Sega Virtua Processor

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Sega Virtua Processor
TypeDigital signal processor
ProcessorSamsung SSP160x
  • Two independent high-speed RAM banks, accessed in single clock cycle, 256 words each
  • 16 × 16-bit multiply unit
  • 32-bit ALU, status register
  • Hardware stack of 6 levels
  • 128KB of DRAM
  • 2KB of IRAM (instruction RAM)
  • Memory controller with address mapping capability
  • 2MB of game ROM

The Sega Virtua Processor (short: SVP) is a digital signal processor introduced by Sega in 1994 to expand the Mega Drive/Genesis' 3D capabilities.[citation needed]

The SVP was Sega's answer to Nintendo's Super FX processor used in some of their SFC/SNES cartridges.

Technical details[edit]

The SVP is thought to be a Samsung SSP1601 16-bit Fixed Point DSP with Sega branding. For a long time it was assumed to be a SH-x DSP in the homebrew scene. The assumption was based on the fact that Sega has used SH-1 and SH-2 processors for their 32X and Saturn consoles.

The only usage of the SVP was in the Mega Drive/Genesis version of Virtua Racing. Its main task was to calculate the polygonal graphics of the game. The main purpose of the SVP is to render polygons as 8x8 tiles, which the game program transfers to VRAM from the 128K RAM area using DMA.[1] The SVP runs at 23 MHz and can calculate 300 to 500 polygons/frame at 15 frames per second (up to 6,500 polygons per second) with a maximum of 16 colors. It also has its own small heat sink because it gets warm during operation.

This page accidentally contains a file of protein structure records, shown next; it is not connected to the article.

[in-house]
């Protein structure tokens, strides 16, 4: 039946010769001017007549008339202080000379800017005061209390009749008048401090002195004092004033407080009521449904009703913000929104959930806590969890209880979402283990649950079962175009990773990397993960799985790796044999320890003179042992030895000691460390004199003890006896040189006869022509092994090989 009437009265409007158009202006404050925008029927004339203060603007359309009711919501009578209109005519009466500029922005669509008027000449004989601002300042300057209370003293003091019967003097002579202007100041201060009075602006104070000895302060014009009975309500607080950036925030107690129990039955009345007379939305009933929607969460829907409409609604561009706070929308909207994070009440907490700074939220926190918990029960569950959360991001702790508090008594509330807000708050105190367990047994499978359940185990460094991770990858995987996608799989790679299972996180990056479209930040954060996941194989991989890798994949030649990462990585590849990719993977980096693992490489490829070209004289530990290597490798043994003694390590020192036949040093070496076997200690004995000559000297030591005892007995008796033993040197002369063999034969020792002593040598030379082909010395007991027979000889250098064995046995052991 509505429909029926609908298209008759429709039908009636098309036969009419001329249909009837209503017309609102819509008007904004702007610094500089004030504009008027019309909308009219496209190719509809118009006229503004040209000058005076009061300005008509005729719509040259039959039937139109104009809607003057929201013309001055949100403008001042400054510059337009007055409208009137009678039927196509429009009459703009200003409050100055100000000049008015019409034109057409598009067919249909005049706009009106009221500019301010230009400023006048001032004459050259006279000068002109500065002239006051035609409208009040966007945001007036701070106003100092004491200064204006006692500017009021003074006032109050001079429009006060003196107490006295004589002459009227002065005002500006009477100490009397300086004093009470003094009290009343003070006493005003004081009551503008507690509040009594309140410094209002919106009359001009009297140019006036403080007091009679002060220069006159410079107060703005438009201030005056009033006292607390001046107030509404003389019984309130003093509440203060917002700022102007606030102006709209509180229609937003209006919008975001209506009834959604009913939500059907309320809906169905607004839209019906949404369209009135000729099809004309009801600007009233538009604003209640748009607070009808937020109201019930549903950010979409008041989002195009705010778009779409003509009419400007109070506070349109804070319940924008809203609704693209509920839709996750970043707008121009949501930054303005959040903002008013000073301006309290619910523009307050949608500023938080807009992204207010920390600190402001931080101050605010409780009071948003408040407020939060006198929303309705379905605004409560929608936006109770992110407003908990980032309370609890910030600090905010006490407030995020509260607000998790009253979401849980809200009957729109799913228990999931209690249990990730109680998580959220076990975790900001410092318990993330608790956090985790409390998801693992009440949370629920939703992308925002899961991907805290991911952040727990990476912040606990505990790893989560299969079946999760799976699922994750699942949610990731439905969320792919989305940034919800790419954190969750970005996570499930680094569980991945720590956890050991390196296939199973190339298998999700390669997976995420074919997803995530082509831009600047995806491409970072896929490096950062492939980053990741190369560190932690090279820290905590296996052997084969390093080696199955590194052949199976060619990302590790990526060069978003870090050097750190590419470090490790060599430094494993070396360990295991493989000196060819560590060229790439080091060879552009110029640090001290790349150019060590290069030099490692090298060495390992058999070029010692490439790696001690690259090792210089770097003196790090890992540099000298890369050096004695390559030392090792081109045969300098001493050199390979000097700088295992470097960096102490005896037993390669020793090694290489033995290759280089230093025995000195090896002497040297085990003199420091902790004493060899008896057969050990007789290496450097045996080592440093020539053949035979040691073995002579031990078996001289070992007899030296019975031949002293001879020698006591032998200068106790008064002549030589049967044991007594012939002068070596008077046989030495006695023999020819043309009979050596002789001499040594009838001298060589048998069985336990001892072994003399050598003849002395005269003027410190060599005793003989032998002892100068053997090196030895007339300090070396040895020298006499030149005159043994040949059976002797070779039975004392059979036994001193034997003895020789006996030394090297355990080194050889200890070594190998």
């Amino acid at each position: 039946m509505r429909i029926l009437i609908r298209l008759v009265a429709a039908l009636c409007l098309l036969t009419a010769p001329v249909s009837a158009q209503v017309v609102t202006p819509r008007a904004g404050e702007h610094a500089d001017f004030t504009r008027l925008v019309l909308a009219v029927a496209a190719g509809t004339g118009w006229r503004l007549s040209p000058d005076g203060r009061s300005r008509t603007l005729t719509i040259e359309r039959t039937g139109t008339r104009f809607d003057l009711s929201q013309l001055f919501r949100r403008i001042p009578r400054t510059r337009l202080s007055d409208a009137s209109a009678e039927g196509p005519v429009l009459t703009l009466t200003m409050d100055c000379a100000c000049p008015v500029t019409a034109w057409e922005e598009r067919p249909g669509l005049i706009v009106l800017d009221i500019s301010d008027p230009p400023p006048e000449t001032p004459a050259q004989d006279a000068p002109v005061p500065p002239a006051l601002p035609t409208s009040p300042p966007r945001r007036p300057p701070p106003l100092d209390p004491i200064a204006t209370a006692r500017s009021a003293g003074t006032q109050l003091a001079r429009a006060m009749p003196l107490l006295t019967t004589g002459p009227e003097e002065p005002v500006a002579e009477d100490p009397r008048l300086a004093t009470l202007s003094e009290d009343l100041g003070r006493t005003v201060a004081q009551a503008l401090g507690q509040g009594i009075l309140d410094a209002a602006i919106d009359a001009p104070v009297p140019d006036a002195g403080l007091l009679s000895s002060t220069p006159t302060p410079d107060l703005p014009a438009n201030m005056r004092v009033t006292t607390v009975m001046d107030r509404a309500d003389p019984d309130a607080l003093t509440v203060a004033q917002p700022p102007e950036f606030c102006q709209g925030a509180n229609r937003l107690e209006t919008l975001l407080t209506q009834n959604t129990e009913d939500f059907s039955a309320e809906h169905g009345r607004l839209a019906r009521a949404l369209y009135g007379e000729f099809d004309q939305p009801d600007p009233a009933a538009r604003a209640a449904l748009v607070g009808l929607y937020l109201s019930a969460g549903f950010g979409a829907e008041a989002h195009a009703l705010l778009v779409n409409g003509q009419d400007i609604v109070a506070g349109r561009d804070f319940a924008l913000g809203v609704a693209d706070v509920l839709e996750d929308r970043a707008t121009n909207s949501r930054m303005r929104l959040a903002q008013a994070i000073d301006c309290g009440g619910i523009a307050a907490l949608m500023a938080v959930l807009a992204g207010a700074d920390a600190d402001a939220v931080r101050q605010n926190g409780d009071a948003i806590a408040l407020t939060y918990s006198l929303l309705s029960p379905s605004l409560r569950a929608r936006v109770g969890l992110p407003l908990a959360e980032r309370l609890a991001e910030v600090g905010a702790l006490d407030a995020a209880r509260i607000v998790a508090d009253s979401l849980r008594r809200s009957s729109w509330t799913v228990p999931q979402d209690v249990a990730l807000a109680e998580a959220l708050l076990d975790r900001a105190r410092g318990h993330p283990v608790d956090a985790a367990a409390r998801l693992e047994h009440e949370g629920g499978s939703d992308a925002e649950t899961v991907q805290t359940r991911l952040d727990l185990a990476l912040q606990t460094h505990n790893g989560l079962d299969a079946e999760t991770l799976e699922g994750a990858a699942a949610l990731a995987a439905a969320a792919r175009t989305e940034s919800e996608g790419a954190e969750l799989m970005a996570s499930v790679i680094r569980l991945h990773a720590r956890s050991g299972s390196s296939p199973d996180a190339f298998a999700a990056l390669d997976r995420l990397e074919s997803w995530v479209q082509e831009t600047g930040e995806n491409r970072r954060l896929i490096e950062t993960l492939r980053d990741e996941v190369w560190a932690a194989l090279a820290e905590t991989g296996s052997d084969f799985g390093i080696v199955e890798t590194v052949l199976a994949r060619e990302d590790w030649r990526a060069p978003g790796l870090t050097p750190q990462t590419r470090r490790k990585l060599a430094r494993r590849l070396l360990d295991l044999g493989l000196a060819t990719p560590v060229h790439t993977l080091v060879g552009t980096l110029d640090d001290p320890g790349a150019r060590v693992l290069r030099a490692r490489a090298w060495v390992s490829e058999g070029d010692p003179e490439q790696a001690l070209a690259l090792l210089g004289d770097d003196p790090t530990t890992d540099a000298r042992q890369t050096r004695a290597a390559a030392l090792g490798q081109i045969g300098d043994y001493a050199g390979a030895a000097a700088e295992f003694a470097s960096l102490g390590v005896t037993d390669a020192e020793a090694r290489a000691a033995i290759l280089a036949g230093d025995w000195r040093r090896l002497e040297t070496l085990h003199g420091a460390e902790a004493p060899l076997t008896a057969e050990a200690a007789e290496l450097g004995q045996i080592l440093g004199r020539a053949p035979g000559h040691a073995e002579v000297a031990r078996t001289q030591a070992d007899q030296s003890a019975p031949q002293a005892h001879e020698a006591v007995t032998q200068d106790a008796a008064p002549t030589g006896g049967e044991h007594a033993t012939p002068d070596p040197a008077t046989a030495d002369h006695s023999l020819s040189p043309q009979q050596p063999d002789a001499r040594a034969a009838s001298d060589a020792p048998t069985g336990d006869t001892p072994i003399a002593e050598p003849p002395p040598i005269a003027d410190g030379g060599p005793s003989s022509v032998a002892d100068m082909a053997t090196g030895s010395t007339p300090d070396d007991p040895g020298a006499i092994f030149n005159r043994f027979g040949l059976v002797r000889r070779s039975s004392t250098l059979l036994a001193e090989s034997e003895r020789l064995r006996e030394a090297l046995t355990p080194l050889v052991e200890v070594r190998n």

At the time of release, the SVP was set to raise the cost of the Virtua Racing cartridges (the game cost $100 in the U.S. and £70 in the UK), which can be seen as a major reason why the SVP was only used in Virtua Racing. Sega and Sega of America started to develop the 32X expansion console around that time.

Due to a clash between memory addresses used by the 32X and the SVP, Virtua Racing is the only Mega Drive/Genesis game which doesn't run with an attached 32X. A 32X version of the game called Virtua Racing Deluxe was released later in 1994, featuring more polygons per track and car, three cars and two more tracks. It has been theorized by many[weasel words] that an SVP adapter (similar to the 32X) was in development prior to the 32X creation.


An emulator called PicoDrive was the first emulator capable of emulating the SVP; the source code is available and has subsequently been used in most emulators that support the SVP.

An emulator for the Wii console called Genesis Plus GX is able to emulate the SVP. Also, the Genesis emulator Regen emulates the SVP. As of version 3.6, the Kega Fusion Genesis/32x/CD emulator supports SVP emulation. The emulator MD.emu, a Genesis & Master System emulator for Android, also emulates the SVP.

The Retrogen Portable (a released Sega Mega Drive/Genesis) is compatible with the SVP.


External links[edit]